My passion is to help others in the community, young, old, and everyone in between, find relevance and joy in learning, performing or listening to classical music.

Monday, June 21, 2010

Musical synergy that will take your breath away

One of the reasons I like to be a musician is because playing music gives me social experiences that would be difficult to encounter in one's average, everyday life.  Sometimes these spine-tingling moments occur for me at predictable times - during a chamber music performance, accompanying a choir, working with a young musician who is experiencing joy in music for the first time, performing alongside my husband - but other times I am caught completely off guard.  Yesterday I had one of those moments but it wasn't just with a handful of people like it often is, it was with a church full of people.  

I play piano at our church on a fairly regular basis, but more often than not, I am either accompanying a youth choir, playing a solo for a special music slot in the service, or playing alongside the organ during the hymns.  During times of congregational singing, I love the feeling of being able to subtly alter the mood of a congregation just by adding a new timbre.  Yesterday, because our organist was on vacation, I was taken out of this solely supportive role and given the opportunity to be a facilitator between the music and the people in attendance.  Whereas the congregation usually feels more like an audience to me, this time they were active participants in a completely magical experience in which all of us took flight on the wings of sound and word.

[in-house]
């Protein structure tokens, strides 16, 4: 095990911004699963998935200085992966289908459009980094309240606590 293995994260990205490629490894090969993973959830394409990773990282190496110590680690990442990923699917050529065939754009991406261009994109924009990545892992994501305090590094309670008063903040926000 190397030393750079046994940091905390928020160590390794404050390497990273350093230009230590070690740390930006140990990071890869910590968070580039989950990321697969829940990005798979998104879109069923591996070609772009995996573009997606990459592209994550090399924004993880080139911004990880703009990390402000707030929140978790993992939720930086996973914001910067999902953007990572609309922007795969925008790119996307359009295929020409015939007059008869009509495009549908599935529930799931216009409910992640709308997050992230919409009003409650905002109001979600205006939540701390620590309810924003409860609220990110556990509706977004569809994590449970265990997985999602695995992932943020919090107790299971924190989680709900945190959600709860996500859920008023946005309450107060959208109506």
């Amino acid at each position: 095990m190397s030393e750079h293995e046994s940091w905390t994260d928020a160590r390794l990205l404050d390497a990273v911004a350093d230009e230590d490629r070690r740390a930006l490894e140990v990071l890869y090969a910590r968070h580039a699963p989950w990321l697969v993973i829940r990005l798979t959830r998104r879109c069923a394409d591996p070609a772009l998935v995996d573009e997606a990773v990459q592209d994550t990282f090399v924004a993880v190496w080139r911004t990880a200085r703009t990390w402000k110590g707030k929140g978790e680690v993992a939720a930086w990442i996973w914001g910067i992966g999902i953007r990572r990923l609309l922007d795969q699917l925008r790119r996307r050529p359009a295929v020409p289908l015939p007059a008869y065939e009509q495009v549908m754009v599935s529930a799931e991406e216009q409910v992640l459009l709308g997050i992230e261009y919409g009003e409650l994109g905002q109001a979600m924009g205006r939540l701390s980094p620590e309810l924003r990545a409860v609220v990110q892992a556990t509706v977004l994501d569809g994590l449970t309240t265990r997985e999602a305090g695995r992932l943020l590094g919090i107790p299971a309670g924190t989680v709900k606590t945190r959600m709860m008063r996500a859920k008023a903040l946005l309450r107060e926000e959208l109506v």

Synergy.  It was truly a moment of synergy; a moment when the notes coming from the piano and the voices of the church community mixed together to produce an energy in the air much more powerful than either musical instrument alone could ever have created.  At one point I moved the hymn up an octave so that the voices could take the lead.  The sound coming at me from the congregation when I did this completely took my breath away.  I had to remind myself to keep playing the piano.  Now that I think back, I probably could have just stopped altogether and maybe I should have.  Doesn't matter much now but it does show how powerful that moment was.

So why write about this experience?  Why spend an hour writing about a moment that lasted, at most, a minute or two?  Because I think it's important to remember, as musicians, as performers, how magical, how enchanting, how spiritual music can be.  And I think it's important to acknowledge the intense musicality that is inherent in each and every member of one's audience and the powerful experience their engagement can produce.  Although I am actually not a "believer" in the traditional Christian or religious sense - I am thankful for spiritual moments such as the one I experienced this past Sunday.  I will never forget the feeling I had when I let go of being a performer and chose to ride on the wings of the congregation's voices instead.  

Synergy.  Beautiful, spectacular synergy.  

6 comments:

  1. Always go with your gut instinct, Erica - whatever your personal beliefs. That's your connection with "upstairs" and what makes music such a transformational experience each time we enable ourselves to connect "with source". I argue that we need to jump off the "perfection bandwagon" and return to the essence of creation.